The dollar edged up to a new multi-year high late yesterday to reach almost JPY135.50. The upticks were extended marginally to JPY135.60 in early Asia turnover before sellers emerged. The greenback was driven to nearly JPY134.50 where is stabilized. Yesterday’s low was slightly below JPY133.90. The dollar has not taken out the previous day’s lows since May 26. The Australian dollar is recovered from the $0.6850 area approached yesterday. Recall that the two-year low set in mid-May was near $0.6830. The session highs ae being recorded in the European morning near $0.6940. Yesterday’s higher was around $0.6970. A move above $0.7000 would stabilize the technical tone. The greenback slipped to a three-day low against the Chinese yuan by CNY6.7115. It peaked yesterday closer to CNY6.7610. The dollar’s reference rate was set at CNY6.7518. The median projection in Bloomberg’s survey was CNY6.7524. In four of the past five sessions, the dollar’s reference rate was below the survey median.
The ECB is holding an unscheduled meeting to ostensibly talk about market developments. The key market development was not the euro’s dip below $1.04 yesterday, but the dramatic increase in rates, and more importantly the widening of the peripheral spreads over the Germany. The “fragmentation” dilutes the effectiveness of the ECB’s monetary policy. While the ECB ostensibly has a single mandate, to achieve it the ECB recognizes it must contain the divergence of interest rates among its members. The Italian premium over Germany widened to a two-year high near 225 bp yesterday, but to be sure, it is not just Italy. Spain’s premium rose to 136 bp yesterday, also its highest level since the chaos when the pandemic struck.
It is not clear what the ECB can do. We noted that as a compromise last year when some advocated a new mechanism to contain the “fragmentation.” It was to give the ECB greater flexibility to reinvest maturing proceeds. We have also argued that a tool already exists (European Stabilization Mechanism) but it the support is tied to conditionality. Market talk suggest a more formal agreement on reinvestment of the maturing issues under the Pandemic Emergency Purchase Program can be forthcoming. However, if that is all it is, the markets will likely be disappointed and unwind the euro and bond market gains. ECB’s Schnabel, who oversees the central bank’s market operations says commitment to resist fragmentation has no limits. A disappointed market may be tempted test the resolve.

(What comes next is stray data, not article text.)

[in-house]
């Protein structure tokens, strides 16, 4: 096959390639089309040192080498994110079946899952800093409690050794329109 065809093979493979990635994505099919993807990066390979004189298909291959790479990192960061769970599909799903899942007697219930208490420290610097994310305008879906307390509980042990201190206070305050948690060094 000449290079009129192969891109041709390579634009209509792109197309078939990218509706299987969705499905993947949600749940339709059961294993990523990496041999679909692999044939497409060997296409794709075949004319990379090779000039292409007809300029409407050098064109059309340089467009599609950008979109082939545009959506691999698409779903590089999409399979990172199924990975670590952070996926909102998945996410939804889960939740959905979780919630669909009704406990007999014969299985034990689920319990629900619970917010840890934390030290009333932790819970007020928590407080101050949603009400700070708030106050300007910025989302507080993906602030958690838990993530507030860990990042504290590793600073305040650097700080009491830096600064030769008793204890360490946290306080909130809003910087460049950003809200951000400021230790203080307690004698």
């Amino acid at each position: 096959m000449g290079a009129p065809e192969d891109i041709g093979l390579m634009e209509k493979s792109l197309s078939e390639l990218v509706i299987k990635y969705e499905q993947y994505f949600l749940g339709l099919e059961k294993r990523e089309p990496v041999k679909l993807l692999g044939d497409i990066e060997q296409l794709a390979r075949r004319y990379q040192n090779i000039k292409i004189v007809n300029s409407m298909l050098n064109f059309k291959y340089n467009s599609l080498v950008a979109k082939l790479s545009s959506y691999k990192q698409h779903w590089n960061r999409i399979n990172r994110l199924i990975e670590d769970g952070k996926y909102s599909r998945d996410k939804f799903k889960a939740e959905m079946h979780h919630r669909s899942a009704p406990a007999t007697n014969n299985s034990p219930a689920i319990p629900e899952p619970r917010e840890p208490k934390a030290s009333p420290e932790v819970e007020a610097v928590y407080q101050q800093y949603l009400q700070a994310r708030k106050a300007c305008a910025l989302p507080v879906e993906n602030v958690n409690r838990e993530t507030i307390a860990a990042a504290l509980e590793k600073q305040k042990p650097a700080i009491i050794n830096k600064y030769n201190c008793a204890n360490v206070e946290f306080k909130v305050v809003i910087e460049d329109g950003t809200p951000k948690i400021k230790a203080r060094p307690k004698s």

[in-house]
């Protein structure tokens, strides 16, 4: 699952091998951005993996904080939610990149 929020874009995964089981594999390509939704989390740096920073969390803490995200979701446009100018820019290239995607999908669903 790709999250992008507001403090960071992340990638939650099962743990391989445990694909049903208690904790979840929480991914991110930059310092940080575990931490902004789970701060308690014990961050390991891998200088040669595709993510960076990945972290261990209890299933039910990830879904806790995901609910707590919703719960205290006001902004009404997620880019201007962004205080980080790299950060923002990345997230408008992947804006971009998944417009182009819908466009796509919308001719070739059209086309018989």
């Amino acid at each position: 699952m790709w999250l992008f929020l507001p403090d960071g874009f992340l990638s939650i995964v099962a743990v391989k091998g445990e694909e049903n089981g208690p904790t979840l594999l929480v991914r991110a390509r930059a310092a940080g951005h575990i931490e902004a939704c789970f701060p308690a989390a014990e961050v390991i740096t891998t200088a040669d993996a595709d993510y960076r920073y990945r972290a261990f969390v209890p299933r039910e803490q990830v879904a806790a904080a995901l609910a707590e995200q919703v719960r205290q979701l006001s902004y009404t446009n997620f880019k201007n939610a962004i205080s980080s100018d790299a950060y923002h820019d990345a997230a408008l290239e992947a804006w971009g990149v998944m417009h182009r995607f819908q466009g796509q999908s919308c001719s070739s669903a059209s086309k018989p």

There are a few other developments to note. First, the EMU aggregate April industrial production figures were in line with expectations. The 0.4% rise follows an upward revision to the March series to show a 1.4% contraction rather than loss of 1.8%. Second, the eurozone reported a record trade deficit of 31.7 bln euros in April, more than twice what economists (median, Bloomberg survey) anticipated. Rising energy prices seemed like the major driver. Third, much to the chagrin of the UK government, the European Court of Human Rights blocked the first flight that was going to deport refugees to Rwanda.
News of the emergency ECB meeting helped lift the euro, which for the third session found bids near $1.04. The euro traded above $1.05 in the European morning, though was unable to take out the week’s high set on Monday slightly shy of $1.0525. The (38.2%) retracement of the euro’s decline since the US CPI figures is closer to $1.0540. There are options for almost 610 mln euro that expire today at $1.05. We suspect that if the high is not in place on the ECB news it is close, and we are concerned that the market’s may be disappointed with the results. Sterling closed below $1.20 for the first time since March 2020. It is firmer today and did not take out yesterday’s low (~$1.1935). It rose to almost $1.21 but this too looks like the extent of the move of nearly so. The Bank of England meets tomorrow, and swaps market has a little less than a 1-in-3 chance of a 50 bp move discounted.
The market’s reaction to a 0.3% miss on the headline CPI (vs. Bloomberg survey median forecast) and 0.1% on the core rate (which still eased by 0.2% to 6.0%) was violent, triggering dislocations throughout the credit market. The implied yield of the December Fed funds futures was around 2.75% before the CPI report. The implied yield has risen 77 bp in the past three sessions and settled yesterday at about 3.55%. The increase expectation for the overnight rate can account for the 45 bp increase in the 10-year yield. Doesn’t this seem a bit much? The core rate did ease for the second consecutive month, and reason the core is discussed is not simply because it excludes volatile components, or that it is widely recognized that monetary policy has little impact on food or energy prices, but because over time, headline inflation converges to core inflation, not the other way around.